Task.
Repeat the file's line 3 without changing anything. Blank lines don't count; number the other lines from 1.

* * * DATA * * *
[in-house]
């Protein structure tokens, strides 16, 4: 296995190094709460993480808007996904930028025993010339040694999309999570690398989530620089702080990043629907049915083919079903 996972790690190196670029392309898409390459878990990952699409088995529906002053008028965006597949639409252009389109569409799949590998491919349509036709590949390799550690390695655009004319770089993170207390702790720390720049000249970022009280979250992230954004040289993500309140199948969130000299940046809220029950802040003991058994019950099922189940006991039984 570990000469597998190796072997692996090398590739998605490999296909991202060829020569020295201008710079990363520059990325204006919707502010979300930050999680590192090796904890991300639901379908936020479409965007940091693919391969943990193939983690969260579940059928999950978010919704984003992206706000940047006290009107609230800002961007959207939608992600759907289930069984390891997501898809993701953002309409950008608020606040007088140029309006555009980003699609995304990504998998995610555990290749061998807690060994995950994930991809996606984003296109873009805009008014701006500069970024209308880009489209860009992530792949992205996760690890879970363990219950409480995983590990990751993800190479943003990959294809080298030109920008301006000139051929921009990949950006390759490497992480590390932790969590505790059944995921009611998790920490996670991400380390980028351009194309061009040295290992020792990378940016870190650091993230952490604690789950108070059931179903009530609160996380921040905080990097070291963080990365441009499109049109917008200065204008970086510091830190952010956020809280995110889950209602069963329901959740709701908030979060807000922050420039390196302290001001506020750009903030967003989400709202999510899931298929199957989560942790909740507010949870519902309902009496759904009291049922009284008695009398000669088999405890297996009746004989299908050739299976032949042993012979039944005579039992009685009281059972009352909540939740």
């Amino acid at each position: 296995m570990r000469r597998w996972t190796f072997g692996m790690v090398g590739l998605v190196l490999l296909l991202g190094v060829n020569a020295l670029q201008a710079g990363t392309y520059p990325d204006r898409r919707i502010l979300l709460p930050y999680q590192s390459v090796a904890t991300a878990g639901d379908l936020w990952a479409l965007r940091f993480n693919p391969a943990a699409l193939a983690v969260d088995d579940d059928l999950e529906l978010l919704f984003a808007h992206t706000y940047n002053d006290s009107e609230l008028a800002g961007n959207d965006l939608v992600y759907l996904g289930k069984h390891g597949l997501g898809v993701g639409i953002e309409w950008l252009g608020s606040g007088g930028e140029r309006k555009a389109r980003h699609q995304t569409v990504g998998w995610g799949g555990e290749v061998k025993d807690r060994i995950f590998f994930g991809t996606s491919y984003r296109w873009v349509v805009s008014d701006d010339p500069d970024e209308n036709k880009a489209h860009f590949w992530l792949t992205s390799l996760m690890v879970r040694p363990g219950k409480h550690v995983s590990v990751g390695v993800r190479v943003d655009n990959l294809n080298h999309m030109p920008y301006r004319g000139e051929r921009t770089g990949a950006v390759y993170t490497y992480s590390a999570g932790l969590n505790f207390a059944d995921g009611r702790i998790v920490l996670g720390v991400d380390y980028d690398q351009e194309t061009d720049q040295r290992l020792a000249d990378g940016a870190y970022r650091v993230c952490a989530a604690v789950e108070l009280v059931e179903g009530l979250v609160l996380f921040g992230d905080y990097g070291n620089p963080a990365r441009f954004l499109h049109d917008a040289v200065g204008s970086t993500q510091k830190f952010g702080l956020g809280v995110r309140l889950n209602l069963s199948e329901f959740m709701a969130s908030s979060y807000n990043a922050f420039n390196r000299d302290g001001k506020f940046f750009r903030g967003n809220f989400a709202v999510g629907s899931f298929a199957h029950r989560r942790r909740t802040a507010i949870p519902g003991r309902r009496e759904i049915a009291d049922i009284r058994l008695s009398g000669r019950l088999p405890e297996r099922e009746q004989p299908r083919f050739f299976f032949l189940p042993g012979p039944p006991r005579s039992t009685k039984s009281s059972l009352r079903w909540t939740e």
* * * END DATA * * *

């Amino acid at each position: 296995m570990r000469r597998w996972t190796f072997g692996m790690v090398g590739l998605v190196l490999l296909l991202g190094v060829n020569a020295l670029q201008a710079g990363t392309y520059p990325d204006r898409r919707i502010l979300l709460p930050y999680q590192s390459v090796a904890t991300a878990g639901d379908l936020w990952a479409l965007r940091f993480n693919p391969a943990a699409l193939a983690v969260d088995d579940d059928l999950e529906l978010l919704f984003a808007h992206t706000y940047n002053d006290s009107e609230l008028a800002g961007n959207d965006l939608v992600y759907l996904g289930k069984h390891g597949l997501g898809v993701g639409i953002e309409w950008l252009g608020s606040g007088g930028e140029r309006k555009a389109r980003h699609q995304t569409v990504g998998w995610g799949g555990e290749v061998k025993d807690r060994i995950f590998f994930g991809t996606s491919y984003r296109w873009v349509v805009s008014d701006d010339p500069d970024e209308n036709k880009a489209h860009f590949w992530l792949t992205s390799l996760m690890v879970r040694p363990g219950k409480h550690v995983s590990v990751g390695v993800r190479v943003d655009n990959l294809n080298h999309m030109p920008y301006r004319g000139e051929r921009t770089g990949a950006v390759y993170t490497y992480s590390a999570g932790l969590n505790f207390a059944d995921g009611r702790i998790v920490l996670g720390v991400d380390y980028d690398q351009e194309t061009d720049q040295r290992l020792a000249d990378g940016a870190y970022r650091v993230c952490a989530a604690v789950e108070l009280v059931e179903g009530l979250v609160l996380f921040g992230d905080y990097g070291n620089p963080a990365r441009f954004l499109h049109d917008a040289v200065g204008s970086t993500q510091k830190f952010g702080l956020g809280v995110r309140l889950n209602l069963s199948e329901f959740m709701a969130s908030s979060y807000n990043a922050f420039n390196r000299d302290g001001k506020f940046f750009r903030g967003n809220f989400a709202v999510g629907s899931f298929a199957h029950r989560r942790r909740t802040a507010i949870p519902g003991r309902r009496e759904i049915a009291d049922i009284r058994l008695s009398g000669r019950l088999p405890e297996r099922e009746q004989p299908r083919f050739f299976f032949l189940p042993g012979p039944p006991r005579s039992t009685k039984s009281s059972l009352r079903w909540t939740e």